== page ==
In addition, ACDA's implementation responsibilities extend to such matters as: security assurances; confidence-building measures (CBMs); "European" regional security issues such as Balkan arms control and establishment of the CSCE communications network throughout the former Soviet Union; the UN Special Commission on Iraq (UNSCOM); ongoing industry liaison with chemical and biological industry representatives; liaison with the Chemical Weapons Office of National Authority (ONA), and bilateral and trilateral arms control efforts such as CW destruction agreements; and efforts to support non-proliferation in all these areas. In addition, the Act reinforced ACDA's role regarding the UN Conventional Arms Transfer Register (TIA), and its participation in backstopping for all European arms control negotiations and implementation, as well as the management of treaty review conferences.

Let me just comment briefly on the challenge and importance of START implementation -- addressing the bulk of all the world's weapons of mass destruction that can be delivered with devastating force on our own country. Our work encompasses two main tasks: dealing with the problems of multilateralizing a treaty originally negotiated bilaterally; and preparing for entry into force.

START was signed in 1991, and START II in January 1993. Some think that means we have taken care of the problem of Soviet heavy missiles and counterforce capabilities, and deeply cut back strategic nuclear forces. Well, not quite. Though reductions are being made, no country is yet legally required to destroy a single missile, bomber or submarine under the START Treaties. They have not yet entered into force.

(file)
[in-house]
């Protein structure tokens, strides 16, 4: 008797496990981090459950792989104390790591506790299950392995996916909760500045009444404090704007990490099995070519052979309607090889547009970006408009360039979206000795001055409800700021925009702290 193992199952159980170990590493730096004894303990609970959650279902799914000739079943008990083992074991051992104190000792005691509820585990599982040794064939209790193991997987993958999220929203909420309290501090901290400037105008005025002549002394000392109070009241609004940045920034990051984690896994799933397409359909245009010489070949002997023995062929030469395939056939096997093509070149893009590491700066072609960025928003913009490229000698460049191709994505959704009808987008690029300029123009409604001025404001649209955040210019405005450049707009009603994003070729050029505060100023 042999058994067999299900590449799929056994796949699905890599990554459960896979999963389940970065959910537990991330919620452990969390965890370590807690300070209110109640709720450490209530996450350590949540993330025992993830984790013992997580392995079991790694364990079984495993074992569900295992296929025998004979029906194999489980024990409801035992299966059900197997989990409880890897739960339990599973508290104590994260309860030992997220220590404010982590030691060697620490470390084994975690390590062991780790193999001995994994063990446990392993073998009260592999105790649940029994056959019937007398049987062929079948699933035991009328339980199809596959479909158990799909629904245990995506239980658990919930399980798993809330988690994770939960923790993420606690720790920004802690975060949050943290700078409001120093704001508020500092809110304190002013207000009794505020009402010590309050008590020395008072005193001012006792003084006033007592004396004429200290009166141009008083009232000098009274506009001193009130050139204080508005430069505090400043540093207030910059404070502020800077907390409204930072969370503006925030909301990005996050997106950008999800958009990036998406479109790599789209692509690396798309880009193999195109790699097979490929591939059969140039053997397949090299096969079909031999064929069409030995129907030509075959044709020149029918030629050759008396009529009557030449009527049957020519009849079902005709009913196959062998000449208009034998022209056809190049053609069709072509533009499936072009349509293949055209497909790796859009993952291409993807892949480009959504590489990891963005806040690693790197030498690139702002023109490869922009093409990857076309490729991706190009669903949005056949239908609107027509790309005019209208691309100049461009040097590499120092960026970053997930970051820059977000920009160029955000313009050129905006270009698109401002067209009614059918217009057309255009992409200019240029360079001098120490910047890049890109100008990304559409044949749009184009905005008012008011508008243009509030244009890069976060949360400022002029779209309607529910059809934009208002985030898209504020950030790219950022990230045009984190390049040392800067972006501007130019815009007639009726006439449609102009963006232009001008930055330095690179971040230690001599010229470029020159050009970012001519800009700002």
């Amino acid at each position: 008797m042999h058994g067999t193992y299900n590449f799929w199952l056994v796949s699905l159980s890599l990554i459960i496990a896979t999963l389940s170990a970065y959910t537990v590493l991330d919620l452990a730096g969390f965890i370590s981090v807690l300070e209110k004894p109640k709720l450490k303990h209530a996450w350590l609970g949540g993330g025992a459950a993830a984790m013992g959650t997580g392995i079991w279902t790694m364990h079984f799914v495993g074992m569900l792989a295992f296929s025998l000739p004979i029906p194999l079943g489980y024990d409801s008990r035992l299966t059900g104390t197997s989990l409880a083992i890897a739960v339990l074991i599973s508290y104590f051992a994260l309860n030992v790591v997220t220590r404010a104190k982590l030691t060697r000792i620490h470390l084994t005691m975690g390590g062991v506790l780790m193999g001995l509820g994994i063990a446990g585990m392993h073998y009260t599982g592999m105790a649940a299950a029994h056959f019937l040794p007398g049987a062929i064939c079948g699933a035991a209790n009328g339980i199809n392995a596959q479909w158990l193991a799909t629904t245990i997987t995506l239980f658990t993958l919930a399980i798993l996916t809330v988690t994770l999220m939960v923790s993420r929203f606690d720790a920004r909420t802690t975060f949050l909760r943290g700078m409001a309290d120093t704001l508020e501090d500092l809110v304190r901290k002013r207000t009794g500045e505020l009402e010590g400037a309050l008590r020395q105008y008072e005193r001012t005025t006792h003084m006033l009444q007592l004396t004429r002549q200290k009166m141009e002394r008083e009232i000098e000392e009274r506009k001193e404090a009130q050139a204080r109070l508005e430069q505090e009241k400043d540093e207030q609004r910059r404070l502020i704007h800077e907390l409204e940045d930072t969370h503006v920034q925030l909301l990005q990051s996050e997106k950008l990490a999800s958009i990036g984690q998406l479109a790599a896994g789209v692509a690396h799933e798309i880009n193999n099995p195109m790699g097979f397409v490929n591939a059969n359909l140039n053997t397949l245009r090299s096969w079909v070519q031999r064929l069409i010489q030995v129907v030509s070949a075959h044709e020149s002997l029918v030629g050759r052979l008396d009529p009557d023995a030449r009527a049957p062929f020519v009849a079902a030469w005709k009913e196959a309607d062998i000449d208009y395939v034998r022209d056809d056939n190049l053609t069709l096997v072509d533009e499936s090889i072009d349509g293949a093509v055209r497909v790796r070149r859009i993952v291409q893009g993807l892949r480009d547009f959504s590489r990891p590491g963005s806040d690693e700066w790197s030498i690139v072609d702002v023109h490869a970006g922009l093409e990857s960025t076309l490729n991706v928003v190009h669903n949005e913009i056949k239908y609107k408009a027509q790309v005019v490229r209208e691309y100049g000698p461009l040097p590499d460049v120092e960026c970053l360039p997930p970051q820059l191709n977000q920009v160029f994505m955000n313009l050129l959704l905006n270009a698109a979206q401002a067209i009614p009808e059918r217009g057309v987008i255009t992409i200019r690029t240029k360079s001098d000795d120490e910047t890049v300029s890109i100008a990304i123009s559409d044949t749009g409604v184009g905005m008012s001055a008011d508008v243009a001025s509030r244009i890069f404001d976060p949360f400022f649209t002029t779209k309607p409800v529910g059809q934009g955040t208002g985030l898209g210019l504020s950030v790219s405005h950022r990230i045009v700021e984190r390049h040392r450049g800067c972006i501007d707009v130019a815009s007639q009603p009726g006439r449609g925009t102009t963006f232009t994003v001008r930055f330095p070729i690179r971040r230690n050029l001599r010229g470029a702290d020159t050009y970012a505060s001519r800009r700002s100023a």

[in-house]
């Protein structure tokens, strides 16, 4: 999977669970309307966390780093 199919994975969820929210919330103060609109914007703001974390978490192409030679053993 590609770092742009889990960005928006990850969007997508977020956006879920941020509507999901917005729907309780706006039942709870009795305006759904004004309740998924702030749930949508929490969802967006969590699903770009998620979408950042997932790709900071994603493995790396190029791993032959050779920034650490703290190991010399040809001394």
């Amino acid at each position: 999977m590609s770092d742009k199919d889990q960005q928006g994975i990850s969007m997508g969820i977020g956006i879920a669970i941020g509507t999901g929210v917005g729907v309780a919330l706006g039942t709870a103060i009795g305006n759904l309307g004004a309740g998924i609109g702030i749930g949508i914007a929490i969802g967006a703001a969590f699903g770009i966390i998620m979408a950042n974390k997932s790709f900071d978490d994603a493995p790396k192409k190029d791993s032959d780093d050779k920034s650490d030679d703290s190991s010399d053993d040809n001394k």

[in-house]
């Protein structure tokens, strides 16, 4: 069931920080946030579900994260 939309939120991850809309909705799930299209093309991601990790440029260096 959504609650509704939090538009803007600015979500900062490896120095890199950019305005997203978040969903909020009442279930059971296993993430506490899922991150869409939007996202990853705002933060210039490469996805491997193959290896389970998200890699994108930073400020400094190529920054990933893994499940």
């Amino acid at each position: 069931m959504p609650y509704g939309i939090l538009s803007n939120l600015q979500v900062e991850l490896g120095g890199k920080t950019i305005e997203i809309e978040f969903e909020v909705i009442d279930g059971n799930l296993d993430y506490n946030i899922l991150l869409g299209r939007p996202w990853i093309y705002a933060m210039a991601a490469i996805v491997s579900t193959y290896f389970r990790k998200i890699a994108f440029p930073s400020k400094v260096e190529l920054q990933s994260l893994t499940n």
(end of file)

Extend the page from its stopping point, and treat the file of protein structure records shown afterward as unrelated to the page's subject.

Therefore, we must aggressively pursue efforts in the START Treaty's Joint Compliance and Inspection Commission (or JCIC) to resolve issues that must be worked out prior to, or shortly after, START's entry into force. The U.S. delegation to the JCIC, led by Ambassador Steve Steiner of ACDA, has been making great progress on those issues.

In addition we must, of course, continue pressing Ukraine to fulfill its commitment under the Lisbon Protocol and the Trilateral Statement to adhere to the NPT as a non-nuclear-weapon state as soon as possible. That action is the one remaining hurdle to START entry into force.

New and unexpected technical issues can also cause complications. For example, when Russian defense enterprises began modifying ICBM missile designs for civil space launch purposes, this posed the question of their treatment under START obligations and monitoring procedures. If arms control agreements are to make a continuing contribution to the security of the United States and the other parties, then each such agreement must be kept viable through a continuing negotiating effort and through solutions that account for new developments but preserve the original policy objectives of those agreements.

Agreements of the complexity of the START Treaties, INF, and the Chemical Weapons Convention involve a continuing need to negotiate detailed implementing procedures and carry out obligations regarding notifications and inspections. That reality is detailed in my remarks on the advent of the "arms control implementation era," delivered at an American Bar Association conference earlier this month. I ask that a copy of this speech be included in your hearing record.


As you know, the need for arms control advice and advocacy is not just what saved ACDA last year, but what first led to its creation in the Kennedy Administration. ACDA grew out of the conviction that the President needs to hear the case for arms control unfiltered -- presented by an advisor dedicated to arms control as his or her highest priority.

This means that arms control considerations -- instead of being compromised down or washed out by the time they reach the Cabinet level -- are injected into the decision-making process at the highest levels. When arms control and nonproliferation issues are on the agenda, the Director of ACDA joins the National Security Advisor, the Secretaries of State and Defense, the Chairman of the joint Chiefs of Staff, the UN Ambassador, the Director of Central Intelligence, and the heads of other affected departments and agencies in meetings of the NSC Principals' Committee. The right to go directly to the President with arms control advice is also built into the ACDA Director's role. Obviously this is a right to be exercised sparingly. But it is a valuable recourse when the interagency process does not adequately reflect our views. Fortunately, there has been little need for this, because the access granted to ACDA in the interagency process has been very broad.